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Covington High School, an hour north of Memphis, Tenn., is a high-poverty school and as in many high-poverty schools, some students arrive carrying the burden of failure and very low expectations for themselves.

When such students confront the high expectations their teachers have for them, English teacher and instructional coach Brandi Blackley says, they will sometimes say flat out that they don’t have to learn because they’re not going to college.

She says she tells them, “Don’t shut that door before it ever opens. My role as the teacher is not to be the one helping you push that door closed but to be the one to help you open it.”

Blackley is part of the team that has helped Covington High School become recognized as one of the most improved schools in the state, with a graduation rate of 96 percent.

She and the other teachers and administrators know that for some students, they are the ones who have to help students see beyond their present circumstances and see themselves as being successful. “[Resistance to] education is sometimes for them just a mental block,” she says. “It doesn’t have anything to do with skills. They’ve set up that mental block there. They’ve closed that door. We, as teachers here at Covington High School, work hard to help them open those doors.”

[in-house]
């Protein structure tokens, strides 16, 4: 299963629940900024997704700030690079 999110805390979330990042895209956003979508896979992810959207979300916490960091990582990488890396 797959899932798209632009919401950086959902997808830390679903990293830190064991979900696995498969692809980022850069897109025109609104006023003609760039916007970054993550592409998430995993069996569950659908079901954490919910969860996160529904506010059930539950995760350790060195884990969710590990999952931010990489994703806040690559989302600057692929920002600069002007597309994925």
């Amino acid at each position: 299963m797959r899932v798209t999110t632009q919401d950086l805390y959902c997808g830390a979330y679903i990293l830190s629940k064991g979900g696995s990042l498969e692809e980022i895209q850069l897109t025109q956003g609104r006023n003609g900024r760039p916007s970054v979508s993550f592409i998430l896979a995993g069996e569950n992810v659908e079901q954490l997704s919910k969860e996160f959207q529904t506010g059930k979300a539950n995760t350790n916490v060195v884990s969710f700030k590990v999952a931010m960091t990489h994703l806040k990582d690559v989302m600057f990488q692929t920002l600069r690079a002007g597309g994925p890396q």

In this week’s Huffington Post column, read about how Covington is one possible counter example to what is being called the resegregation of the South.

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